simple probabilities of drawing in one trial a ball of any given
colour, the probability of the observed event is x™y x x 2 m > • • • • x

x p m p, multiplied by the coefficient of Xi m tx 2 m i x p m r in the

development of {x x + x 2 . . . + x p ) m i +m z- •■■+ m P . The event being
observed, the probability of this system of probabilities is
x^i x ar 2 m * • • • • x x t m p, divided by the sum of all possible values
of this quantity.

The probability in n x -\-n 2 . . .. + n p subsequent trials of having
w, balls of the first colour, n? of the second, n p of the p & , is a
fraction of which the numerator is the sum of all the values of
^.^,+w, x# 2 "» 4 +» s . . . .xx p m p +n p, and of which the denominator
is the sum of all the values of j," 1 ! xx 2 m * .... xx p m p, multi-
plied by the coefficient of ^"i x #2% .... xx p n p in the develop-
ment of (Xi+X 2 + X 3 ....+X p ) n l +n *~~ +n P.

Since x x + x 2 . . . .+x p =l, if x u x 2 , &c. be all supposed to
vary from to 1, and all these values to be equally possible a
priori, the numerator will be found by integrating the expression

Xl m \+"\ x a^™ 2 " 1 "" 2 - • •(! — *i — x 2— «3 — x r -\T r + " p d*\ xdx 2 ...x dx p _ x

first from x p _ 1 =0 to x p ^ 1 = l— x x — x 2 — x p _ 2 , then from

x p - 2 =0 to :rp_2=l — x y — Xp-z, and so on. The deno-
minator will be found in the same way.

If the coefficient of x x m \ x x 2 m z . . . x x p m p in the development
of (Xi + x 2 . . . . +x p ) n i +n f"+ n p be called C, these integrations
give for the probability required

(m i + l)(m 1 + 2)(m l + 3)...(m 1 +n i )(m 2 + l)(m i + 2)...(m 2 +n 2 )...

Cx

(mi + mi+nii + m p +p)(m 1 + m 2 +m 3 + m p +p+l)

(m p +l)(m p +2) (m p +n p )

(mi+m 2 +p+n l + n 2 +n 3 — 1)'

200 On the Calculation of Annuities, [April

or if the product (m p +l) (m p + 2) .... (m p + n p ) be denoted by
[m p +l]"p, which is the notation used by Lacroix (Traite du
Calcul Differentiel, vol. iii. p. 121), the probability required is

c . Qi + lM^ + l]" 2 - •••[>,+ 1]V

[j», + W 2 m p +^]"l+"2+"3 • • •+",

This probability is the same as if the simple probability of drawing
a ball of the p & colour were m p + 1, with the difference of notation.
When n 2 , n 3) « p _i, &c. = 0, and n p = 1, this expression
gives for the chance of drawing a ball of the p 01 colour

m p + l

mi + m 2 .... + m p +p'

and the probability that the index of the colour drawn is be-
tween n— 1 and n + q + 1 is

m n +m n+l .... m n+t +q
mi + mz .... +m p +p

If we suppose the law of the possibility of life to be such that p
cases or ages are possible — a priori, m lt m n , &c. will be the number
of recorded deaths in a table of mortality at those respective ages,
and the chance of an individual living beyond the » th age will be

»>»+>»„+i .... m p +p— n

mi + nti .... +m p +p

m n + m n _i + &c. + m p is the number given by the table as living at
the n th year ; therefore, on the hypothesis of this law of possibility,
the chance of an individual living beyond the w th year is a fraction
of which the numerator is the number living at that age, +p—n,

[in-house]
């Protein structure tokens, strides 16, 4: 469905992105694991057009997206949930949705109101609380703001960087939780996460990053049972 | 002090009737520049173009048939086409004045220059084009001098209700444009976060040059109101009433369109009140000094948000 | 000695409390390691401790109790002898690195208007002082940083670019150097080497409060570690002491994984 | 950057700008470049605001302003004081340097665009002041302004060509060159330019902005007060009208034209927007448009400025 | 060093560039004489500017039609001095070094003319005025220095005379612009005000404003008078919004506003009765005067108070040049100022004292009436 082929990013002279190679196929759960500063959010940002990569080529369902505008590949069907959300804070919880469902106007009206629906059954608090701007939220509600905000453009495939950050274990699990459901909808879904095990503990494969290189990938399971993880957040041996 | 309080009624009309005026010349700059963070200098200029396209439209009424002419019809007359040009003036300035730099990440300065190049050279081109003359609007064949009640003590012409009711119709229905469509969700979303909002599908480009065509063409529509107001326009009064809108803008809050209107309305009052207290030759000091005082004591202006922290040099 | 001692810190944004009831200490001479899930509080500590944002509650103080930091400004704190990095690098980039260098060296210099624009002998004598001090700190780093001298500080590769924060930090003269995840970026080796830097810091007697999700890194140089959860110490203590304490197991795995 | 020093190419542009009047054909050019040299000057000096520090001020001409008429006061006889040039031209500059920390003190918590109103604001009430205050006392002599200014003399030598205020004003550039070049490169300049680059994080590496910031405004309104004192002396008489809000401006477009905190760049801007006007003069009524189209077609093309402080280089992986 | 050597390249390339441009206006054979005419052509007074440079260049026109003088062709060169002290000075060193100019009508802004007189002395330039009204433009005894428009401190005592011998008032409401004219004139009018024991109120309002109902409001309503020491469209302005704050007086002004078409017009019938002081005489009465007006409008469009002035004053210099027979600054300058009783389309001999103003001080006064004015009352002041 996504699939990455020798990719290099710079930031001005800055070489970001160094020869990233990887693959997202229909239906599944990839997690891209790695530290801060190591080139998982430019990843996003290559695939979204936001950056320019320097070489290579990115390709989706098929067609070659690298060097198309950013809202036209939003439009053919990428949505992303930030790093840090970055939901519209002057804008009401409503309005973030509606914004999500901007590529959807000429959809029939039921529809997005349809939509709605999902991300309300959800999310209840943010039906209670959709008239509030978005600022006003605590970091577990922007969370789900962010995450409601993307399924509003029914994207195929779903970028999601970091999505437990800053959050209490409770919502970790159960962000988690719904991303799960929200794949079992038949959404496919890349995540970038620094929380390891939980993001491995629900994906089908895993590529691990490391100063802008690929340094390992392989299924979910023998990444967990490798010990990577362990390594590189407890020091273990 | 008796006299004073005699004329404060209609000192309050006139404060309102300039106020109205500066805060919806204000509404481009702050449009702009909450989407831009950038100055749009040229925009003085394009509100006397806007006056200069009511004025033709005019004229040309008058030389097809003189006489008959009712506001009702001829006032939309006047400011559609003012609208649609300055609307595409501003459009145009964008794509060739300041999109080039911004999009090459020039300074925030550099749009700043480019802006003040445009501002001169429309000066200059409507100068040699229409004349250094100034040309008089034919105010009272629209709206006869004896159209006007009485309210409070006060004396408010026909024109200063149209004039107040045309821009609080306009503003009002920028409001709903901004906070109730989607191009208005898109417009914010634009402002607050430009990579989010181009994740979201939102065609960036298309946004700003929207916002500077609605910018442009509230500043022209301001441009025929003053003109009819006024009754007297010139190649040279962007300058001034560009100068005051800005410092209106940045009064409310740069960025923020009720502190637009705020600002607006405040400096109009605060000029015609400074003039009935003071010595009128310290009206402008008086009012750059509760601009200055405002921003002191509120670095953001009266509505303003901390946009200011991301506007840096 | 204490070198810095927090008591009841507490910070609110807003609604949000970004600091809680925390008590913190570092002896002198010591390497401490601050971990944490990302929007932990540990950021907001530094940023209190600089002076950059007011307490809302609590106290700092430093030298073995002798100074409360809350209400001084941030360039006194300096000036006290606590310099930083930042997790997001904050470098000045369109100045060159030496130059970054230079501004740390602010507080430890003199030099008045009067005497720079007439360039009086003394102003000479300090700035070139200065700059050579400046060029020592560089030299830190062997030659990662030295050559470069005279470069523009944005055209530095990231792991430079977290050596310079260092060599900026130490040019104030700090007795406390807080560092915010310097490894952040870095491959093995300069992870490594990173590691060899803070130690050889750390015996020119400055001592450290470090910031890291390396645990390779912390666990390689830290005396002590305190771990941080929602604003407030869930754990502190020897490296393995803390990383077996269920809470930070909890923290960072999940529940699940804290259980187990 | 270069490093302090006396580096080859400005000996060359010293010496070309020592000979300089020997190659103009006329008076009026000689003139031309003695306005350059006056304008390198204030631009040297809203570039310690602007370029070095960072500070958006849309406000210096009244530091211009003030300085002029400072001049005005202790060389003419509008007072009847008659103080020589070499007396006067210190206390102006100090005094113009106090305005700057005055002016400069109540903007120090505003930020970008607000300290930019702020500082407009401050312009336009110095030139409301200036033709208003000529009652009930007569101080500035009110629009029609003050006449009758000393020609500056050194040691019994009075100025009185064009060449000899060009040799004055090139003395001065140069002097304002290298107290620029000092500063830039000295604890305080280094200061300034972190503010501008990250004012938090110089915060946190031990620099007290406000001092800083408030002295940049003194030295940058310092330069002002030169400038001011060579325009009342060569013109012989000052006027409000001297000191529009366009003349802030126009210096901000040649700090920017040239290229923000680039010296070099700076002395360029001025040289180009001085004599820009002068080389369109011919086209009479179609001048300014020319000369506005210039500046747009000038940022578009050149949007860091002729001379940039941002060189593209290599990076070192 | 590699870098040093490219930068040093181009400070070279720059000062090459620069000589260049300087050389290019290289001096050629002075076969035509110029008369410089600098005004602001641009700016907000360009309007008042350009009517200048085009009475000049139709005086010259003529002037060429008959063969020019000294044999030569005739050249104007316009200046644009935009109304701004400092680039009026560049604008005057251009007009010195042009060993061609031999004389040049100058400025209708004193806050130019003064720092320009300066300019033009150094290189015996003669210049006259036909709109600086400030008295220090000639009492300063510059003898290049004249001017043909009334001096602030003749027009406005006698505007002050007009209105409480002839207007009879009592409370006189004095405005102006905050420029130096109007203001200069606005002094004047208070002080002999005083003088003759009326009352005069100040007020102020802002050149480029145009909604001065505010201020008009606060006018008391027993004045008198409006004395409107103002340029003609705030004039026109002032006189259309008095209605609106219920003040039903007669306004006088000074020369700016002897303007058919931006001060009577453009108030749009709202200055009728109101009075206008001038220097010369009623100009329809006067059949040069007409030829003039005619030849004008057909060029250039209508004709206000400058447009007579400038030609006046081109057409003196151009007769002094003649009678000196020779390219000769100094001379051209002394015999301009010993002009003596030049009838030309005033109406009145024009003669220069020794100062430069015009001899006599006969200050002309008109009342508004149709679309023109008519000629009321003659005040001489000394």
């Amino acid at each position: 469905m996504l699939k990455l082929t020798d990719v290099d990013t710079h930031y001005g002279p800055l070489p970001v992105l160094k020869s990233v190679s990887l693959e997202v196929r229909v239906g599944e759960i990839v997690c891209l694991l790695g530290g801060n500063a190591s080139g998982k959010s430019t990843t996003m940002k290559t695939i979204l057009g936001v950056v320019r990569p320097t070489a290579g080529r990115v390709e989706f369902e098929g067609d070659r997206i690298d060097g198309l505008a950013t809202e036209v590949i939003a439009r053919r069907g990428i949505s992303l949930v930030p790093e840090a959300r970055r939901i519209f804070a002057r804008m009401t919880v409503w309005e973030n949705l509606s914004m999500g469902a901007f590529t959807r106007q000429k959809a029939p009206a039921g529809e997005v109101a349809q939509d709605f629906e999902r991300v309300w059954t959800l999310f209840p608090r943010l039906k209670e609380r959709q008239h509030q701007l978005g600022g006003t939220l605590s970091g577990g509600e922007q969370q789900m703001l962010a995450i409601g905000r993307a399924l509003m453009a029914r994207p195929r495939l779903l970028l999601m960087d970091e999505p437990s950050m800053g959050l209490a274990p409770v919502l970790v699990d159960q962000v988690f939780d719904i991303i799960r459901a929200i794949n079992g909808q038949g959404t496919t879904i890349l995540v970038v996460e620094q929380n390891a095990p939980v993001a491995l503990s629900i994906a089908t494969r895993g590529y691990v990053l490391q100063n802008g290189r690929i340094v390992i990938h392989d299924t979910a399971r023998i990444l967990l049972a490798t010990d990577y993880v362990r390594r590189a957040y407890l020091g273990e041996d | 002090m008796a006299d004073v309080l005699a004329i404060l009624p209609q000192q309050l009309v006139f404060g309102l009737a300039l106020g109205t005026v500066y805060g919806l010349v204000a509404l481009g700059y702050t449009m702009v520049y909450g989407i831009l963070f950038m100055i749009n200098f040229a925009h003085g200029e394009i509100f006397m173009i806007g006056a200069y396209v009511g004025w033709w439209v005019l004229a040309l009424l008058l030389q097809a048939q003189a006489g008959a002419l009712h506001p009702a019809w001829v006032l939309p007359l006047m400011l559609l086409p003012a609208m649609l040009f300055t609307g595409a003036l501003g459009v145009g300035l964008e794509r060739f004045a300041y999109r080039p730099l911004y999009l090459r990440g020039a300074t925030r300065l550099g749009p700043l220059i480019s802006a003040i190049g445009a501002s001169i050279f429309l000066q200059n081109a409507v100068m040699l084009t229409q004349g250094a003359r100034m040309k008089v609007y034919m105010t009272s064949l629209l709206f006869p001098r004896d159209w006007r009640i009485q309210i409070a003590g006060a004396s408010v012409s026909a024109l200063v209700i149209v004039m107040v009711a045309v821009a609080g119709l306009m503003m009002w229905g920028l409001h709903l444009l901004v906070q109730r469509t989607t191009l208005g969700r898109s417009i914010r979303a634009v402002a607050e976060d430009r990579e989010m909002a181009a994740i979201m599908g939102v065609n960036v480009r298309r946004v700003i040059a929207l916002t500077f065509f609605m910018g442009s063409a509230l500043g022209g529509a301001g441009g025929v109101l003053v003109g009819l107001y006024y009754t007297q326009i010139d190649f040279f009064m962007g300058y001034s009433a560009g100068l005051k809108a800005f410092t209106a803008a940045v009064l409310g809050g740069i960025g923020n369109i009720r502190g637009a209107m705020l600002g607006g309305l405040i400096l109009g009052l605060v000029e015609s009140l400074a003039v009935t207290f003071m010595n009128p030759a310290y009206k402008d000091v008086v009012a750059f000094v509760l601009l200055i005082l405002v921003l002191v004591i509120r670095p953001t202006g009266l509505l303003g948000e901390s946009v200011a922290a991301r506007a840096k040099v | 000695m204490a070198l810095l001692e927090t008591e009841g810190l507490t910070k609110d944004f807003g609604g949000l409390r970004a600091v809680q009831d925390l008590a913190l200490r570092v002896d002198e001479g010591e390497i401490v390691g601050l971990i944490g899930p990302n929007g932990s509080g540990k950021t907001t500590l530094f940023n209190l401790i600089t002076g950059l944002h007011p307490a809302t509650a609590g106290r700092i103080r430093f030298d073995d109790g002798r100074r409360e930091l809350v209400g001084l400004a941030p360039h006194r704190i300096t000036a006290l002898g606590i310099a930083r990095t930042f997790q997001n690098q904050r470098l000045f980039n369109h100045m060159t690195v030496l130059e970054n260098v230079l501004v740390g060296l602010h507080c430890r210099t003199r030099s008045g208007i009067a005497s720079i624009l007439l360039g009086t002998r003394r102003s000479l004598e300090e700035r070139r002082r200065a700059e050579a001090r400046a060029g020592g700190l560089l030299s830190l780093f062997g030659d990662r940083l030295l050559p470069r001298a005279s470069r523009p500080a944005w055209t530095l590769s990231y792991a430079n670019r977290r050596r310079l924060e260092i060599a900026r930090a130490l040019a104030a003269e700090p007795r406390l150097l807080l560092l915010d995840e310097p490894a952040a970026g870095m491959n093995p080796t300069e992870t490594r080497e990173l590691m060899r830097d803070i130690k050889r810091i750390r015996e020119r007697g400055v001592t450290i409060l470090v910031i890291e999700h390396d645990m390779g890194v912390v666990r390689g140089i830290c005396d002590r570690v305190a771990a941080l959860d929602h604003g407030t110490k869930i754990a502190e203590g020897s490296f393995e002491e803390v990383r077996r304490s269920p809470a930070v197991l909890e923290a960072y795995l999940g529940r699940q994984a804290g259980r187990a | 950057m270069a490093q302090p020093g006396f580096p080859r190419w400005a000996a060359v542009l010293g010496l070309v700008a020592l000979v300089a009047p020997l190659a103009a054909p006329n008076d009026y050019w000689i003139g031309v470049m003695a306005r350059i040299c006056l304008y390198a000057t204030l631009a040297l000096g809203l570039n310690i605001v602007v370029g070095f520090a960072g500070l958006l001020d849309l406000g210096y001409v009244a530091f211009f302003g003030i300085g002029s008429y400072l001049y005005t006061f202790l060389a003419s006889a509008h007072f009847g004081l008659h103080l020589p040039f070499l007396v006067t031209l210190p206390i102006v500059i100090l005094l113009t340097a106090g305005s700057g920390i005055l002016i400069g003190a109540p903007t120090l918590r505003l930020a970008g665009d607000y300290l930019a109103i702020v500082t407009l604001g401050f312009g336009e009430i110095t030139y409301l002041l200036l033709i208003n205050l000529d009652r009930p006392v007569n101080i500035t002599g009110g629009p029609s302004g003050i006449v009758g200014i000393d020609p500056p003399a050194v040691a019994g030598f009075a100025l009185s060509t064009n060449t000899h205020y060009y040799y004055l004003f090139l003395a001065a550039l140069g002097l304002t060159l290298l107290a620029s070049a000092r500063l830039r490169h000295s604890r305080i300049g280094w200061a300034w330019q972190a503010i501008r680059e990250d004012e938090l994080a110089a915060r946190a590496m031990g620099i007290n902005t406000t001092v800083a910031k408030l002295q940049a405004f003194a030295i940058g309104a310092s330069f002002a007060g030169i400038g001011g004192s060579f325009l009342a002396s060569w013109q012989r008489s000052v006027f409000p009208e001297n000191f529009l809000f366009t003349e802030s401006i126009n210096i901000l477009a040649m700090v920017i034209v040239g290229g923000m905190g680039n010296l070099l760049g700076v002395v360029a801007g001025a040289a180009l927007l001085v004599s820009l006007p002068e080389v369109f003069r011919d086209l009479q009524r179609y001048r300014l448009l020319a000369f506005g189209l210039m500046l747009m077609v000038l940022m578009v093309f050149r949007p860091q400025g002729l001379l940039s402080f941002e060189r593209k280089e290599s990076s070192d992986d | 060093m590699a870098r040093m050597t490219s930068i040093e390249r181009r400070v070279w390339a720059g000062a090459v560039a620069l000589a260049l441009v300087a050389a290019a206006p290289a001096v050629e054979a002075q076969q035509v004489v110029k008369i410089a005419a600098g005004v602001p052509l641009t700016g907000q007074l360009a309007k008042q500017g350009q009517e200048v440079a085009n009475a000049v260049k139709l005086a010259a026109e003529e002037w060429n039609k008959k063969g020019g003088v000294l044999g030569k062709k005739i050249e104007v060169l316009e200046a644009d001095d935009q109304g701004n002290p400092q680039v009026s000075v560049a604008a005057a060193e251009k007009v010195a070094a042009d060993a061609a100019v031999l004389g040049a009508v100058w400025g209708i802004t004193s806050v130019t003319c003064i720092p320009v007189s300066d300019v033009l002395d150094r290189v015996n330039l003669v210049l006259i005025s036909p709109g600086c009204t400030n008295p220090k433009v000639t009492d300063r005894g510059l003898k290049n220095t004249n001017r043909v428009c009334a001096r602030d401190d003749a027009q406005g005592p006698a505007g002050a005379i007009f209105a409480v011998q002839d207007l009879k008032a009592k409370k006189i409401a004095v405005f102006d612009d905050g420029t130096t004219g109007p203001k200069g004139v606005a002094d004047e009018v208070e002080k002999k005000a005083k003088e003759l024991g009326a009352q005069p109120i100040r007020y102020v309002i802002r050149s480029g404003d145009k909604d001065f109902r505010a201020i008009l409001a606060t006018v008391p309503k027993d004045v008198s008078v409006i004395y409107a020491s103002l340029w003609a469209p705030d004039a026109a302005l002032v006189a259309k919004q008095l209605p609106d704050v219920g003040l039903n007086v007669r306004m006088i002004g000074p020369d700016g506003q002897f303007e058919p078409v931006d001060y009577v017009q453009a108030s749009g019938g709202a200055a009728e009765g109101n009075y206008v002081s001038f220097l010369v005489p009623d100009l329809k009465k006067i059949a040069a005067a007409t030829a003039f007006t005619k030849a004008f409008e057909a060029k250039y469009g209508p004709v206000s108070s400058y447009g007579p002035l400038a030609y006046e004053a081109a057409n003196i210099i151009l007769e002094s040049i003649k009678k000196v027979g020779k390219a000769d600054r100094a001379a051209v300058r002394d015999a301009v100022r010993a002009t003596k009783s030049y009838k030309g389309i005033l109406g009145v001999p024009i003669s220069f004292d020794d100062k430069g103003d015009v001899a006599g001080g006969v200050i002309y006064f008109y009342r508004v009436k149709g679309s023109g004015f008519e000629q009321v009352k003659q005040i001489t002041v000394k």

and the denominator is the whole population on which the table
is founded, or the radix + p. The Tables I. and II. have been
calculated from this formula, from observations at Chester given
by Dr. Price (vol. ii. p. 107) : p was taken equal to 101 for a child
at birth — that is, the chances of a child living beyond a hundred
years, and of its dying in each intermediate year, were supposed
to vary from to 1, all these values being equally probable,
a priori. The value of any sum to be received after any number
of years is equal to the sum itself, multiplied by the chance of
the individual being alive to receive it : therefore these tables
give the value of unity to be received after any number of years.
Considering duration of life to be valuable in proportion to its

Cx

1855.] and on some Questions in the Theory of Chances. 201

length, the value of the expectation of life to any individual is the
sum of the chances of his living any number of years multiplied
by the intervening time ; so that if P„. be the chance of an indivi-
dual living exactly n years, the value of his expectation of life is
2nP„, which is evidently equal to SP'„, if P'„ be the chance of an
individual surviving n years : therefore the value of the expecta-
tion of life of any individual is the sum of the numbers on the
same line in Tables I. and II. The unity of expectation is here
the expectation of an individual who is certain to live exactly one
year. The Tables I. and II. give the values of contingencies
depending on a single life, without discount ; the Tables III. and
IV. are the same values, discounted at the rate of three per cent.
compound interest. These tables give the values of annuities
about six per cent, higher than those calculated from the North-
ampton, and given by Dr. Price, vol. ii. p. 54. The only tables
of annuities on female lives that I have met with are calculated
from observations in Sweden, and are given by Dr. Price, vol. ii.
p. 422 ; but they are calculated at four and five per cent, interest.
It is not to be expected, however, that tables calculated from
observations made in one country will serve in another, or even in
different parts of the same country.*

The probability of having ra, balls of the first colour in % + N
trials, the colours of the other N balls being any whatever, is

fxf^jl-x^fx^xfs (l— Xl — X2 x^-^pdx^x^ dx p _ x

fxi'ix^" 2 . . . .(1 — Xy — x 2 . . . .x p _ l )'"pdx l dx 2 . . . .dx p _i '

multiplied by the coefficient of x n \ in the development of
{ x i+y) n ^> the integrals being taken between the same limits
as before.

These integrations give for the probability required

(»»i + l)(>»i + 2). ..(wi+7tiX»»2+'»3+'»4. ..+p— l)(m 2 +m 3 +m 4 . ••+/>).
{mi+m 2 + m p +p)(m l + m 2 +m p +p+l)

(m 2 +m 3 + m 4 +jp+N— 2)

(j»,+m 2 + m 3 +p + m + N— 1)'

C being equal to k+l> ^V///.^ ' Ado P tin S the
same notation as before, this probability is equal to